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Luís Costa
Luís Costa

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Redis - An Introduction

What is Redis?

Redis is an in-memory key-value data store that you can integrate with your application to store volatile data. It’s volatile because once you quit Redis, all the data you’ve stored is lost.

It works by storing some value in a key. You can later on request “Give me the value for key ‘some_key’”.

It supports a wide range of data types such as strings, hashes, lists, sets, bitmaps, etc…

Do I need it?

Redis is typically used as a caching mechanism. For instance, let’s say your application has an endpoint that performs a computational-heavy task and returns a large json to the user. If you repeat this work over and over for every request, you are most likely introducing a bottleneck in your client-server communication. A popular solution for this is to perform the work once and then store the result in Redis. The next time the user makes the same request, your application simply checks if the result is cached and returns it.

Of course this pattern requires that you follow a set of rules:

Each result stored should be uniquely namespaced. In the example below, the result should cached per user id (for example) and any other additional parameters that can identify two requests as being the same.

You should enforce a TTL (time to live) in each result that you store in Redis.
A TTL of 15 minutes means that after 15 minutes, the result is wiped from Redis. In the example below, this means that 15 minutes after the initial request, a new user request would trigger the heavy computation on the server again. This depends on your application and user needs, so take some time to think about this.

Don’t overuse Redis. This is important. Redis is useful for some tasks, not all tasks. Use a proper database when appropriate. For instance, you should not store user credentials and preferences in Redis.

If you’re working with huge datasets, be very careful when doing queries on Redis. If your application performs several reads and/or writes to Redis per minute, one wrong query to Redis (for instance, listing all the keys currently existent) may introduce downtime, possibly breaking your entire application. This, of course, depends on the overall infrastructure of your application.

For the remainder of this blog post, I’m going to talk about the major data types that Redis supports and the basic commands for each. I will be using the Ruby implementation of Redis (which you can find here) and show you, as an example, how to set up Redis in your Rails application. There are ports of Redis for almost any programming language, and the public API should be pretty similar among them, so setting it up for your preferred development environment should be a simple matter of reading the README file in the official repository.

Setting up Redis in your Rails app

Simply append the redis to your local Gemfile

gem 'redis'

And then create a new initialiser class in your config/initializer folder called redis.rb with:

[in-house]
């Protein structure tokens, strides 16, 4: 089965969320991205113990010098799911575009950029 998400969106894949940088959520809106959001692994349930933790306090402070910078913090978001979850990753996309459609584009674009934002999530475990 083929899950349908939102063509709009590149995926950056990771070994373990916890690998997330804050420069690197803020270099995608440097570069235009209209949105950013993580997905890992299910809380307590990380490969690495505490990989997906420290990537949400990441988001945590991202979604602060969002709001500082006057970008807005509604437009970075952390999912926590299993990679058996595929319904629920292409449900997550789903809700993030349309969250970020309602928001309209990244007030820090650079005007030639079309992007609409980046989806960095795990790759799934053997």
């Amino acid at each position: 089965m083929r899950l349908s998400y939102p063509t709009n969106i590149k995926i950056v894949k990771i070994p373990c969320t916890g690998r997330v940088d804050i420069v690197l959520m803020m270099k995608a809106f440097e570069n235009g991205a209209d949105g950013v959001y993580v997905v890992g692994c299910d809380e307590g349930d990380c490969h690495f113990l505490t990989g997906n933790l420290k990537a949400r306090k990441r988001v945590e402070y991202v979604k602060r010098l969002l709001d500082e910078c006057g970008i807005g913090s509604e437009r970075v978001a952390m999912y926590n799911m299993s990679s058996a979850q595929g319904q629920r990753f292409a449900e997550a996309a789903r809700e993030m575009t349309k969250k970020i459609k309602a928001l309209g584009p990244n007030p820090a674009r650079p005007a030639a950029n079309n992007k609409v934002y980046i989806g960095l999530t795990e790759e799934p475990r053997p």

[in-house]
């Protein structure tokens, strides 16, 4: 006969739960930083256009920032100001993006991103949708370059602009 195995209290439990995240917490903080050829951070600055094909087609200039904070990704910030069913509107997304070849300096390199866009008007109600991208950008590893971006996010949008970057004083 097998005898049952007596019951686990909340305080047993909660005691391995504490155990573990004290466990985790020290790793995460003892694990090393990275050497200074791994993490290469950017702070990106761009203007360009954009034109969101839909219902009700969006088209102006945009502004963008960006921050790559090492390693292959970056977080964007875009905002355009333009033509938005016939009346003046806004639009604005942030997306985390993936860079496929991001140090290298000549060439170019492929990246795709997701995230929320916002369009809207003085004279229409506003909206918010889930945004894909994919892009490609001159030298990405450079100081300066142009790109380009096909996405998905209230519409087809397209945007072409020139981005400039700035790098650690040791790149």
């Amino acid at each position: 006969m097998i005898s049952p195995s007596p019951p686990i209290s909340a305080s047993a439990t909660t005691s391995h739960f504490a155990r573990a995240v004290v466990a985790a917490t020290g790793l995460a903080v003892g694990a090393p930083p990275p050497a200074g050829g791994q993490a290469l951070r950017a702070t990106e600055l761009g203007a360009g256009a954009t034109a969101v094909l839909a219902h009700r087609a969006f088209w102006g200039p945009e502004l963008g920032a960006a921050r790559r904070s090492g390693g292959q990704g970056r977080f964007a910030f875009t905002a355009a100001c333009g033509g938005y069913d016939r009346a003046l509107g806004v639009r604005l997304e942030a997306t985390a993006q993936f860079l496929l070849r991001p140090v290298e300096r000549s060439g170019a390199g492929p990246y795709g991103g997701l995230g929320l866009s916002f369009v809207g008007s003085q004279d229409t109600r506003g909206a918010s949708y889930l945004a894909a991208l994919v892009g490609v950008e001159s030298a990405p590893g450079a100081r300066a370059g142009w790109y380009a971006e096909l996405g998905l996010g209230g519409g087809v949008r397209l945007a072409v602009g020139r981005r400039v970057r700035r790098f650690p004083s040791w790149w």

Redis.current = 'localhost', port: 6379)

You can also pass additional options depending on how you have configured redis such as a password, a path to a specific unix socket, a driver and a specific database name. Check the README file over at the official ruby gem for more information on how to configure redis.

General commands

These are commands that are not specific to a data type, rather to any redis key itself

  • Deleting a key
    Redis.current.del('some key')

  • Checking if a key exists
    Redis.current.exists('some key')

  • Get all keys in the database

!! WARNING !! : Please avoid at all costs running the command above in your production redis server, because this operation has a O(N) complexity, where N is number of keys you currently have in Redis.

  • Setting a TTL in a key Redis.current.expire('some key', 5000)

The second argument is the expire time, in milliseconds. This means that the key 'some key+ will expire in 5 seconds.

  • Renaming a key Redis.current.rename('some key', 'new key')

If you don’t know or don’t remember which data structure is currently held by a key, you can ask redis to inform you:

Redis.current.type('key') => 'String', 'Set', 'Hash', ...

If you really want to perform a scan over all your keys in Redis (for instance, to check if a key with a particular pattern in its name exist), the correct way to do it is with the scan command.

For instance, let’s say our current Redis database holds 1 billion keys and you want to know if there’s any key with name pattern some:cache:key. You do not, I repeat, you do NOT execute the command Redis.current.keys and iterate over the returned collection to find it. Not only will you probably kill your application memory, but you will also probably kill redis.

You’ll use scan for this. This command allows you to iteratively look for keys in the database using a cursor. You provide it with an initial cursor, redis will scan the next N keys (configurable), and then return you the next cursor (and the keys scanned) that you should use in the next call.

For a correct use of this command, you should stop scanning whenever redis returns 0 as the next cursor. This means that there’s no more keys to scan. In our example above, to find a key that contains the pattern some:cache:key we would use scan in the following way:

Redis.current.scan(0, match: '*some:cache:key*')

The asterics before and after the pattern means ‘I don’t care whatever is before or after this particular pattern, so the key random:some:cache:key:random would match.